The Corporations Amendment (Crowd-sourced Funding) Bill 2015 will introduce a new regulatory framework to facilitate crowd-sourced equity funding in Australia.

Crowd-sourced funding ('CSF') is an emerging method of funding, allowing businesses to obtain funding from a large number of individual investors through an online platform.

This Bill establishes a new legislative framework for crowd-sourced funding with reduced disclosure, governance and reporting obligations to reduce costs. It is intended to make it easier for small businesses to obtain funding from the public while also ensuring that investors are protected.

The CSF framework will allow small, public, unlisted companies to fundraise up to $5 million per year. It outlines the eligibility requirements of a company seeking to make a CSF offer, the process of making a CSF offer, the obligations of CSF intermediaries and the prohibitions, liabilities and investor protections applying to CSF offers, which include rules regarding defective disclosure documents and advertising restrictions.

Eligibility of CSF Companies

Companies will be eligible for crowd-sourced equity funding if they:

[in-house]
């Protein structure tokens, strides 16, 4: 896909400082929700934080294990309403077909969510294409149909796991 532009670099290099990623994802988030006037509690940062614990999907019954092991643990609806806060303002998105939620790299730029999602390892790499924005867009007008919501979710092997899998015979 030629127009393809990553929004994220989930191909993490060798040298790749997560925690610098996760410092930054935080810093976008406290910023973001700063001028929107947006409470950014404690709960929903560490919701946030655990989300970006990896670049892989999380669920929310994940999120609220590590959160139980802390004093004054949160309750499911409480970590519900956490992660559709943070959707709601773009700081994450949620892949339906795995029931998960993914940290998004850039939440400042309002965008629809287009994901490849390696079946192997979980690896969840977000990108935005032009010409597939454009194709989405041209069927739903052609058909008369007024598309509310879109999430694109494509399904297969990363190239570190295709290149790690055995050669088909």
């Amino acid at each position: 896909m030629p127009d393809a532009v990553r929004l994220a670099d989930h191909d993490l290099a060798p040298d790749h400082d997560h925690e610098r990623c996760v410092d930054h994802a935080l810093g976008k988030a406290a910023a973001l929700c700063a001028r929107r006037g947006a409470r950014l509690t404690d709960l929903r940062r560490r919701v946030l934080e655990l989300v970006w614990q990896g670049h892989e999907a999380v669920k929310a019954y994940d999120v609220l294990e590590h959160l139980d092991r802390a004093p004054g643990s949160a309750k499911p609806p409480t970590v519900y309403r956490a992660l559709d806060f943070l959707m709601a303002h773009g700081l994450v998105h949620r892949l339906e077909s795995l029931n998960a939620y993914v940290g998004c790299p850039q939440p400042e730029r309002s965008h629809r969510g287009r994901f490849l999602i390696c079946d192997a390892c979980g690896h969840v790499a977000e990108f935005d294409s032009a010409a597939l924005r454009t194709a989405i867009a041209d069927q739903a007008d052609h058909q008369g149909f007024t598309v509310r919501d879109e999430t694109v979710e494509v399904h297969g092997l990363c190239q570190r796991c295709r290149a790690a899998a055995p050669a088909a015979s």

• have less than $5 million in assets and annual turnover;
  • are a public company limited by shares;
  • have their principle place of business and majority of directors in Australia;
  • are not a listed corporation; and
  • do not have a substantial purpose of investing in securities or interests in other entities or managed investment schemes.

Requirements for making a CSF offer

For a CSF offer to be eligible the:

  • offer must be for the issue of securities in the company making the offer;
  • company making the offer must be an 'eligible CSF company';
  • securities must satisfy the eligibility conditions;
  • offer must comply with the 'issuer cap'; and
  • company must not intend to use the funds to invest in securities or interests in other entities or managed investment schemes.

Role of Intermediaries

CSF intermediaries must hold an Australian Financial Services Licence (AFSL) and will have many new obligations under this new regime including:

  • 'gatekeeper' obligations such as conducting checks on offer documents on their platforms;
  • providing a communication facility for CSF offers;
  • displaying a risk warning, information regarding cooling-off rights, fees charged to and interests in the issuer company on their platform; and
  • closing and suspending offers and dealing with application money appropriately.

Investor Protections

Retail investors will be limited to investing no more than $10,000 per company each year.

There will also be:

  • an unconditional right to withdraw an application in relation to a CSF offer within 5 business days;
  • a prohibition on providing financial assistance to enable investments in CSF offers; and
  • a requirement to obtain and complete a risk acknowledgement before their CSF application can be accepted.

The content of this article is intended to provide a general guide to the subject matter. Specialist advice should be sought about your specific circumstances.